Why I teach
Cory Bennett

Cory Bennett

Assistant Professor Educational Foundations

What inspired you to be a university professor?
It started when I was an undergraduate during a fire drill. My professor and I got talking and I guess I made some comment about teaching at the university level. He asked if I really saw myself in academia someday and I said I suppose so. So, with this initial prod, a couple of other fantastic role models, like Jerry Johnson and Chris Ohana at Western Washington University, and the opportunity to do research (as well as teach) I had a strong feeling that this is where I belonged.

Why teach in a university setting?
Since I enjoy research as well, teaching at a university just made sense. Plus, I have the opportunity to potentially have a greater impact in education. If I can help students become the best teachers they can be before they begin their careers, then there is a good chance that they will impact many more of their own students in a much more meaningful way. I think of it as having a compound effect.

If you weren't a university professor what do you think you would be doing?
Somehow, I do not think surfing would be an acceptable answer but I am a teacher at heart. For several years I worked as a mountain guide in the Pacific Northwest but it was the teaching aspects that I found the most appealing. Prior to coming to ISU I was an 8th grade mathematics teacher in Hawaii and taught as an adjunct at two universities in Hawaii. So, I would likely still be teaching in some capacity or be somewhere I could have an impact on education in some way, specifically with respect to mathematics education.

What has teaching taught you about yourself?
I have learned that I can have greater patience, compassion and empathy than I expected.

What is the most difficult aspect of teaching?
I feel teaching comes pretty naturally. I am constantly trying to think about what my class would be like for a student; would I be happy with how things are going if I were a student in my class, are things "fair?" So for the most part, I do not think of teaching as difficult. However, for me, the most difficult aspect of teaching is likely trying to help students understand that individual grades matter far less than learning. Yet grades and grading are always a sticky point. Nearly every person I have taught (middle school through graduate school) becomes too focused on grades at some point.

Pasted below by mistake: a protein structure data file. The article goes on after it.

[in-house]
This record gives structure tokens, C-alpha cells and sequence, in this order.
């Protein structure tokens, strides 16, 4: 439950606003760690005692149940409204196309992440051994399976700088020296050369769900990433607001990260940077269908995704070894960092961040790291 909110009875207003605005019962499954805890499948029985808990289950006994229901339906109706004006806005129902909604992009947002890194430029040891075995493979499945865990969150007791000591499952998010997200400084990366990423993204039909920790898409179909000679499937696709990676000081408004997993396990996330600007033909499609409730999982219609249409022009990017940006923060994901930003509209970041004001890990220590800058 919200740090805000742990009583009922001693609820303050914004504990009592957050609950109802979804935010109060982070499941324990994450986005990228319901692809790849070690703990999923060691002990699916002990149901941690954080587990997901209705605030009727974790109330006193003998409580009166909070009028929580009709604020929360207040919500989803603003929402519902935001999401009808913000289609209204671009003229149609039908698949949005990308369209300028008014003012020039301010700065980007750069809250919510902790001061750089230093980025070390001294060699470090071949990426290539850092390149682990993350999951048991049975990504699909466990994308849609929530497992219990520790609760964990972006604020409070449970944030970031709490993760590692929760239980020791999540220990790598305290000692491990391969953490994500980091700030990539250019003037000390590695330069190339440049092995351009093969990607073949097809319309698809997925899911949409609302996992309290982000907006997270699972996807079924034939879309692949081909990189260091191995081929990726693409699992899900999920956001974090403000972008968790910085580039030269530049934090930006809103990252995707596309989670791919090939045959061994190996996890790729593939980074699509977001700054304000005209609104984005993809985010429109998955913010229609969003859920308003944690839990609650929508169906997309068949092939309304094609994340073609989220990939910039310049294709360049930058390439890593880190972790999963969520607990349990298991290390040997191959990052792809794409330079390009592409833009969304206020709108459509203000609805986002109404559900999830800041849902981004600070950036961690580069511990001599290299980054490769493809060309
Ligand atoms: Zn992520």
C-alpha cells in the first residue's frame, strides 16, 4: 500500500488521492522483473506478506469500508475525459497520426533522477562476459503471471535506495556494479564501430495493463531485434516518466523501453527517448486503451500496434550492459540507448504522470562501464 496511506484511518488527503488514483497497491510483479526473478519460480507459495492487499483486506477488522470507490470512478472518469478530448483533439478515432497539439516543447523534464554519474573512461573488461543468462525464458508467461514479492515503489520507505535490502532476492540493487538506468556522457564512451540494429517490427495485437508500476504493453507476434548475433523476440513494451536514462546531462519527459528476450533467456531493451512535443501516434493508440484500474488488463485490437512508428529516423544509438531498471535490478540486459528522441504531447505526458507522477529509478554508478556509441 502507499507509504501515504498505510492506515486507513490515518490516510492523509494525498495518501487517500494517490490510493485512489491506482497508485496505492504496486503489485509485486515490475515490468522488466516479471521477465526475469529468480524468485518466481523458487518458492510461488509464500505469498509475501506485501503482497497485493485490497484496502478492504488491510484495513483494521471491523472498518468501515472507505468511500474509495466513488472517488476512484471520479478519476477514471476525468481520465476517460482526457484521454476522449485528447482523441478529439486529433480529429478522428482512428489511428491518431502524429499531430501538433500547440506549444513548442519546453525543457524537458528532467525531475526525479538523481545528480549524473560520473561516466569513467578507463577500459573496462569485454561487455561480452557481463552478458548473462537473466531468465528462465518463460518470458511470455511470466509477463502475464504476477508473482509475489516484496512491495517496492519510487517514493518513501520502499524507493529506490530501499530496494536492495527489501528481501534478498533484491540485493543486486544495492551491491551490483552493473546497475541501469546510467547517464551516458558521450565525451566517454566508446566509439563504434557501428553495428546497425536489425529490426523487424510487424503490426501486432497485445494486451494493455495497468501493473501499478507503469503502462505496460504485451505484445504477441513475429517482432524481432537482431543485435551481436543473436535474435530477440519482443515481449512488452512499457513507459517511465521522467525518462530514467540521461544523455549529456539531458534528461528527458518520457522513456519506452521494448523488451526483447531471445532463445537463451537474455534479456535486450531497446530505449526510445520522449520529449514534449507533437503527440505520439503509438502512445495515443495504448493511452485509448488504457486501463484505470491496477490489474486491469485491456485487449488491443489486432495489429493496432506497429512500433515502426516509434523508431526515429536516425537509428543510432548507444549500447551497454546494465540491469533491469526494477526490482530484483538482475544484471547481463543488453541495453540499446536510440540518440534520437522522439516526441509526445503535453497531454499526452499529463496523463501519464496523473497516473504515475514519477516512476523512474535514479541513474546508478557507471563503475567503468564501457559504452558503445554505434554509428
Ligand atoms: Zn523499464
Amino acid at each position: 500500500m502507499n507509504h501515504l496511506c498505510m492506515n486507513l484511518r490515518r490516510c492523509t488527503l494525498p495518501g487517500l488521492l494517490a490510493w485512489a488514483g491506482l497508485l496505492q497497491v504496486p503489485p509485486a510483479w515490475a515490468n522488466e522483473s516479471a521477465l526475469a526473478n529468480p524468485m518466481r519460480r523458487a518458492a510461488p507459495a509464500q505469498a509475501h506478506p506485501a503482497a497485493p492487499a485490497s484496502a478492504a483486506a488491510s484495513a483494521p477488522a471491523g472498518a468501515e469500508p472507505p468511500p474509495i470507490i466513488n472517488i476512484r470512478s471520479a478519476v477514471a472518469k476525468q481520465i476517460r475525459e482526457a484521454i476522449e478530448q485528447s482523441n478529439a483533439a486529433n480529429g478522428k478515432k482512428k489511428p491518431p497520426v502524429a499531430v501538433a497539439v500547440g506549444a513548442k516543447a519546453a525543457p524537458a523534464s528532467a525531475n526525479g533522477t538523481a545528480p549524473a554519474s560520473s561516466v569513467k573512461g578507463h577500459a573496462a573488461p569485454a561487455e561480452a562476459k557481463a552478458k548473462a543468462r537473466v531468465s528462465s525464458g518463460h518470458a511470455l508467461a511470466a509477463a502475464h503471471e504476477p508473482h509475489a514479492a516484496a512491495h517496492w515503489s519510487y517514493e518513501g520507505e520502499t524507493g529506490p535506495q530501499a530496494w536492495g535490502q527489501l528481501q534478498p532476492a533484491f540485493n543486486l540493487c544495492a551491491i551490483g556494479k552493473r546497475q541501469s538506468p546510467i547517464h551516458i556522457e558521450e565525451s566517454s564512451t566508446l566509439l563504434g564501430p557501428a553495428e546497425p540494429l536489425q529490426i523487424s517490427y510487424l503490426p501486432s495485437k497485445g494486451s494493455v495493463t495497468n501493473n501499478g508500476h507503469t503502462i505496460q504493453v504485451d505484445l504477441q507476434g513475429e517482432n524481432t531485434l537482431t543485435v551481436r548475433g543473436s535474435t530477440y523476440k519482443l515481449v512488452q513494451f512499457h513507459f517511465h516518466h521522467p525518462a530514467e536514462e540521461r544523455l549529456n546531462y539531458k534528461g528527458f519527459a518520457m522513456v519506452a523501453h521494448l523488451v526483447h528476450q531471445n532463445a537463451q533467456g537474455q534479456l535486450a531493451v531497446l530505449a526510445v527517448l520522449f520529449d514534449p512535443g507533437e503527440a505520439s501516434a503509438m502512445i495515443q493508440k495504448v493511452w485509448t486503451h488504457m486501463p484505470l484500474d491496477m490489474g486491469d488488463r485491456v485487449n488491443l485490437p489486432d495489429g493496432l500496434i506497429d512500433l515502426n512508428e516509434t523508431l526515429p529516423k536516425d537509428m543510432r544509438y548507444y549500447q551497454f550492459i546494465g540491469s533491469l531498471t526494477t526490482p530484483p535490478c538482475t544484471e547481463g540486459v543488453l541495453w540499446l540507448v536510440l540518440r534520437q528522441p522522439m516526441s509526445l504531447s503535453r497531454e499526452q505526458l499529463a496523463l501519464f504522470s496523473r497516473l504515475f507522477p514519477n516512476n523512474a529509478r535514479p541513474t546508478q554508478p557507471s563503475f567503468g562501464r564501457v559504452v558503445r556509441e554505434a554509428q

What inspired you to enter higher education?
I would say that I am hopeful that I can have a greater impact on teaching and learning in the long run. The compounding effect theory.

Is there an identifying moment where you knew you had a pronounced positive impact upon a student?
Even in the short time that I have been at ISU, students have returned to thank me for my time and efforts. I had one student who would often "battle" me in class. Needless to say they were frustrated at times. Yet, one day I got an email from them basically saying, "Thanks! I now understand why you pushed me in class and I really appreciate it now." Often, my students come to my class hating mathematics and dreading the fact that they will have to teach it but often leave my class feeling confident that they can and many leave with a new perspective; mathematics is fun and beautiful!

What career/life messages do you try to impart upon your students?
Struggle and challenge is normal and can even be ok. That you can only make a change in someone's life if you believe in them; you never know who the next great mathematician will be.

What do you want students to take from their ISU educational experience?
I would like ISU students to look back and believe that because of the strong and caring relationships, challenging course work and meaningful field experiences that they had, that they were give the best preparation to make a difference in their given field of study.


921 South 8th Avenue
Pocatello, Idaho, 83209